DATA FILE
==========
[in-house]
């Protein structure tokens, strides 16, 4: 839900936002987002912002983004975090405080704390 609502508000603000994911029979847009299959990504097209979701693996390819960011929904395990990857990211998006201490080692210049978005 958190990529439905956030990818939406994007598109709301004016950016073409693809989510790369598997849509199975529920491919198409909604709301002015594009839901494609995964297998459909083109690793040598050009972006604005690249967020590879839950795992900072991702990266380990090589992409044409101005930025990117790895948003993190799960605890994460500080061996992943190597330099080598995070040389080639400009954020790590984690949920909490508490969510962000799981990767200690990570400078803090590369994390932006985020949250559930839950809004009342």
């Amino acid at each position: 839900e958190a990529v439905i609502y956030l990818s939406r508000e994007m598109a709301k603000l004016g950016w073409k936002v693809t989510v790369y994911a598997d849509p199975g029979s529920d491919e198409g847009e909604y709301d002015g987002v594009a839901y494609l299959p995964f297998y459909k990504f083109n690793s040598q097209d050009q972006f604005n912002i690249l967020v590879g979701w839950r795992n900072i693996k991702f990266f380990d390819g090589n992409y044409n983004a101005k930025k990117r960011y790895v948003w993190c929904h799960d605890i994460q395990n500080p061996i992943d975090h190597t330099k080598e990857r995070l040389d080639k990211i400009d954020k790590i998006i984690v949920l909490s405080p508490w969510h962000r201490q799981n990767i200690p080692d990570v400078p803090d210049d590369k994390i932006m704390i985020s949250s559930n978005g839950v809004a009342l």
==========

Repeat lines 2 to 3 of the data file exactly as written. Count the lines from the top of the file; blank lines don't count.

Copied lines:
């Protein structure tokens, strides 16, 4: 839900936002987002912002983004975090405080704390 609502508000603000994911029979847009299959990504097209979701693996390819960011929904395990990857990211998006201490080692210049978005 958190990529439905956030990818939406994007598109709301004016950016073409693809989510790369598997849509199975529920491919198409909604709301002015594009839901494609995964297998459909083109690793040598050009972006604005690249967020590879839950795992900072991702990266380990090589992409044409101005930025990117790895948003993190799960605890994460500080061996992943190597330099080598995070040389080639400009954020790590984690949920909490508490969510962000799981990767200690990570400078803090590369994390932006985020949250559930839950809004009342």
């Amino acid at each position: 839900e958190a990529v439905i609502y956030l990818s939406r508000e994007m598109a709301k603000l004016g950016w073409k936002v693809t989510v790369y994911a598997d849509p199975g029979s529920d491919e198409g847009e909604y709301d002015g987002v594009a839901y494609l299959p995964f297998y459909k990504f083109n690793s040598q097209d050009q972006f604005n912002i690249l967020v590879g979701w839950r795992n900072i693996k991702f990266f380990d390819g090589n992409y044409n983004a101005k930025k990117r960011y790895v948003w993190c929904h799960d605890i994460q395990n500080p061996i992943d975090h190597t330099k080598e990857r995070l040389d080639k990211i400009d954020k790590i998006i984690v949920l909490s405080p508490w969510h962000r201490q799981n990767i200690p080692d990570v400078p803090d210049d590369k994390i932006m704390i985020s949250s559930n978005g839950v809004a009342l």